Just the Facts: Flat-Panel HDTV Shopping & Tech Tips
Looking for that perfect big-screen TV? Before you hit the stores, here’s everything you need to know in a quick-read format. See our Top TV Picks.
Plasma pros and cons at a glance:
- Self-emanating pixels illuminated by electrically charged, harmless gas sealed inside each pixel (similar concept to a fluorescent lamp).
- Outstanding black levels and contrast.
- Colors created with phosphor coating in each pixel.
- Uniform lighting on dark frames.
- Fast signal response time for natural motion rendition and good 3D performance.
- Plasma displays tend to drive less brightness than LED-driven LCD TVs. This isn’t likely to come into play except in extremely bright viewing conditions with direct sunlight washing out the screen, or in 3D viewing where extreme brightness is desirable.
- Wide viewing angle for broad seating arrangements.
- Strictly uses battery-powered active-shutter glasses for 3D (see below)
- Edge-lit: Most common. LEDs are mounted across the top/bottom or left/right edges of the screen, and an optical reflector is used to illuminate the full screen area. Hard to do well, especially on ultra-thin TVs, and many show subtle streaking or inconsistent illumination on dark scenes or frames.
- Edge-lit, local-dimming: The incoming signal information is used to dynamically dim or brighten specific groupings of LEDs to accommodate the demands of the image. Can provide improved contrast over edge-lit sets without this feature, but far less specific than full-array/local-dimming models (see below)
- Full-array: A large grid of LEDs is spread behind the screen. Provides more even lighting than edge-lit LED LCDs, but may be more costly and may not provide as good contrast as an edge-lit, local-dimming HDTV. Full-array LED backlight is particularly valuable on large panels of 60-inches and above, where it is more difficult to spread edge-lighting evenly across the screen.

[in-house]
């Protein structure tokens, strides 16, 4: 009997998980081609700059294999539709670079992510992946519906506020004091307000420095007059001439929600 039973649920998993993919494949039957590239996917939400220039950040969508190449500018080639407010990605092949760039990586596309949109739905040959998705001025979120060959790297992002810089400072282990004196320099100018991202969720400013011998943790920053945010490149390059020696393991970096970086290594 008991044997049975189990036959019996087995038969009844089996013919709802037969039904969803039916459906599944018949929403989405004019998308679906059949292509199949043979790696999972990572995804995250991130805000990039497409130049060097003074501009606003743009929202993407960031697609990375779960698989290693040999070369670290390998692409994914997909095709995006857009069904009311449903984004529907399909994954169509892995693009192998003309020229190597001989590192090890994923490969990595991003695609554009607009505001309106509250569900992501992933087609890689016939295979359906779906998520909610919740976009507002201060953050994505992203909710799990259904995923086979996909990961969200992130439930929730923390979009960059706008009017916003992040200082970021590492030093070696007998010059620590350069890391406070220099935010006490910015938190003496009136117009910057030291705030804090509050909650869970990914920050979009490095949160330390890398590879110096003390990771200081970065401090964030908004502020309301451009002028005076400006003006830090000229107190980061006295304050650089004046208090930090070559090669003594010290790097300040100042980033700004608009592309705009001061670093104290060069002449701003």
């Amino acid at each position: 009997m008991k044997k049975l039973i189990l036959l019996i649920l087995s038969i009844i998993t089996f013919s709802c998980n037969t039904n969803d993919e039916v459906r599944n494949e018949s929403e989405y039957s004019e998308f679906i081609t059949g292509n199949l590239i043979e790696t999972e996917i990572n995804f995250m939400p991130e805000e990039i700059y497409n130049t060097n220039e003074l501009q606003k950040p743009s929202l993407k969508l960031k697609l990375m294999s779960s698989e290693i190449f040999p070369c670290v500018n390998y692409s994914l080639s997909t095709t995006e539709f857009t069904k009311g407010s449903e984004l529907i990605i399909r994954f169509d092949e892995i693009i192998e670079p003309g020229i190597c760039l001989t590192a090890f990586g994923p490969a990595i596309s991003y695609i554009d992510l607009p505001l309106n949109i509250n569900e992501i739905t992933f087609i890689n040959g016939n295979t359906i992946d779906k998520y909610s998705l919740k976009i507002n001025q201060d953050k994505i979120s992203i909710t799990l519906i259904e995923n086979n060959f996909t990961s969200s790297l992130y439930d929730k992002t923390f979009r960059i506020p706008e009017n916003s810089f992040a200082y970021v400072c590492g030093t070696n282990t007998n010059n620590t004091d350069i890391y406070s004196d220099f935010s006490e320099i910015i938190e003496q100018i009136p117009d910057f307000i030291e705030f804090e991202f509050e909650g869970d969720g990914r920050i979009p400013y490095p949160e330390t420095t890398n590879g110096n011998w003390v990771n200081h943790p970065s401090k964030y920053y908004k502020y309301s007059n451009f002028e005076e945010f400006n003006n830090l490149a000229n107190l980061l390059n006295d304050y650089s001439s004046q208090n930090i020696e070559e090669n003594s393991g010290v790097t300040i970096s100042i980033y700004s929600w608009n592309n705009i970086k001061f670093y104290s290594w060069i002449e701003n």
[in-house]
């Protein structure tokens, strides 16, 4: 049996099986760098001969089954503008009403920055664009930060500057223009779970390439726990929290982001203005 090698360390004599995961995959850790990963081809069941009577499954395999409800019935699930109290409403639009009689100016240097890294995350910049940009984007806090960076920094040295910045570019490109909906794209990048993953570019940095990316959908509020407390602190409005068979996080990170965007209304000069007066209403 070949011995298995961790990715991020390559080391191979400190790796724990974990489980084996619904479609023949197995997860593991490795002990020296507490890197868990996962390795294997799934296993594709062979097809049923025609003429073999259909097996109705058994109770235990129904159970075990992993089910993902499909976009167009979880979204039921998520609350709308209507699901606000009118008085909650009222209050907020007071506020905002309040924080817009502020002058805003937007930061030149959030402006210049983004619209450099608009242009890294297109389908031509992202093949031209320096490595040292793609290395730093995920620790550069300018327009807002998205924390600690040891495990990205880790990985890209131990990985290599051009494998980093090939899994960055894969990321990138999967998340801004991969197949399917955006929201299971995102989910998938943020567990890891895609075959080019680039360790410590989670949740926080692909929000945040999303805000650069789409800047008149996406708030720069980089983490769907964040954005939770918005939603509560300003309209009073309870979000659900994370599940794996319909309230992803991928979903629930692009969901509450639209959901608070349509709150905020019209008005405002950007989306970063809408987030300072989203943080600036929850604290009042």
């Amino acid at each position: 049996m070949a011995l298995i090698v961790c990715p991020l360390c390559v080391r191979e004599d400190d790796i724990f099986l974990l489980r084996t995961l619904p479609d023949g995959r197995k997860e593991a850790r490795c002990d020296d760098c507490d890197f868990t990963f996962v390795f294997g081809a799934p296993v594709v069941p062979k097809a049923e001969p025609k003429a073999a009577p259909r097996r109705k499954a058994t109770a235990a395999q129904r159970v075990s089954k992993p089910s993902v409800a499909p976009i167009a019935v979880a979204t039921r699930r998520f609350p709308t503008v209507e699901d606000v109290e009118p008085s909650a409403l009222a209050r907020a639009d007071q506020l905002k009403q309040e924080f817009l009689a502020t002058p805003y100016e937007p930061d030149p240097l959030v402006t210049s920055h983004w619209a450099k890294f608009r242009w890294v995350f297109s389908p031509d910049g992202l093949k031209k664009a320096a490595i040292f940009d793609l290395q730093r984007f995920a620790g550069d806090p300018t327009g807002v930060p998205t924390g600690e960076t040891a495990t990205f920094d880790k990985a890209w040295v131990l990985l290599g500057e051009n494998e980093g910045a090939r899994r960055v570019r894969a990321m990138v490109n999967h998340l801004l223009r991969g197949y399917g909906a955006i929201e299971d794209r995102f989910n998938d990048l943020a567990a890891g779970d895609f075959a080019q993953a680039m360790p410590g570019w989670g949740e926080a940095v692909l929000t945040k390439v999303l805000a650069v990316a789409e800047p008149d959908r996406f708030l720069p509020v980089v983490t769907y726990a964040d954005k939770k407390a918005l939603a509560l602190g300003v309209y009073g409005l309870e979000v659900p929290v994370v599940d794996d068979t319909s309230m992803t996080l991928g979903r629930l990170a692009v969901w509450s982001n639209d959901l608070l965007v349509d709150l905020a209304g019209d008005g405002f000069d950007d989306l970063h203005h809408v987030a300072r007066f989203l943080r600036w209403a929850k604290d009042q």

- Full-array with local dimming: A grid of LEDs is controlled dynamically scene by scene to independently darken or brighten only those areas of the image that require it, producing deep blacks and bright highlights within the same frame. The best and most costly approach, and found only in the best LCD HDTVs.
- Colors are created by shining the backlight through red, green and blue filters in the LCD panel.
- Contrast/black levels can range from poor on some non-local dimming, edge-lit models to plasma-level performance on the best full-array, local-dimming models.
- LED-backlit LCDs are usually able to create a brighter picture than plasma, though this will only come into play in very high ambient light.
- Signal response times for LCD are inherently slower than plasma panels, which can lead to visible image-lag or blurring on fast motion or camera pans. Most LCD HDTVs now offer a “motion interpolation” feature that compensates by increasing the screen refresh rate to 120 hertz (Hz) or 240 Hz. This feature (which is usually turned on by default on store display models), gives film-based content an unnatural, video-like sheen that some viewers prefer to the more natural, film-like look imparted when this feature is turned off. If you watch movies and don’t like this look, audition prospective TVs with this featured deactivated in the set’s menu.
- More narrow viewing window than plasma, sometimes very narrow. If this is critical for your room setup, check store display models from your anticipated seating distance to see how far off center you can go before color shifts or contrast/brightness noticeably drops off.
- 3D glasses may be active-shutter type or passive type depending on manufacturer or model.
This number refers to the number of horizontal lines of pixels counting from the top of the set to the bottom. More is better, especially at any screen size 32 inches or above. 1080p, also called Full HD, is now standard in all but the very bottom tier of HDTV or in smaller screen sizes.
3D and resolution
- 3D now comes along for the ride in better mid- to high-priced 2D HDTVs.
- Availability of 3D cable/satellite programming and home movie titles remains limited.
- Requires 3D-compatible Blu-ray player for 3D Blu-ray playback. 3D players also play 2D Blu-ray and DVD discs.
- Passing 3D signals through an A/V receiver to your TV to allow simplified video switching of different sources requires a receiver compliant with HDMI version 1.4. If you have an older receiver with an earlier version of HDMI, a separate high-speed rated HDMI cable will have to be run from your 3D Blu-ray player directly to the TV, and you’ll ideally want a 3D Blu-ray player with dual HDMI outputs so you can acquire the highest quality sound from Blu-ray discs.
- Crosstalk, or ghosting, is found in both active-shutter and passive 3D systems (see below), though this was more common in the early days of 3D. The television, the glasses, and the programming all contribute to this occasional artifact, but certain HDTVs are better at suppressing it. Read Home Theater TV reviews to get some idea of how a prospective set fares in this area. Home Theater provides separate 2D and 3D performance ratings for the HDTVs we test.
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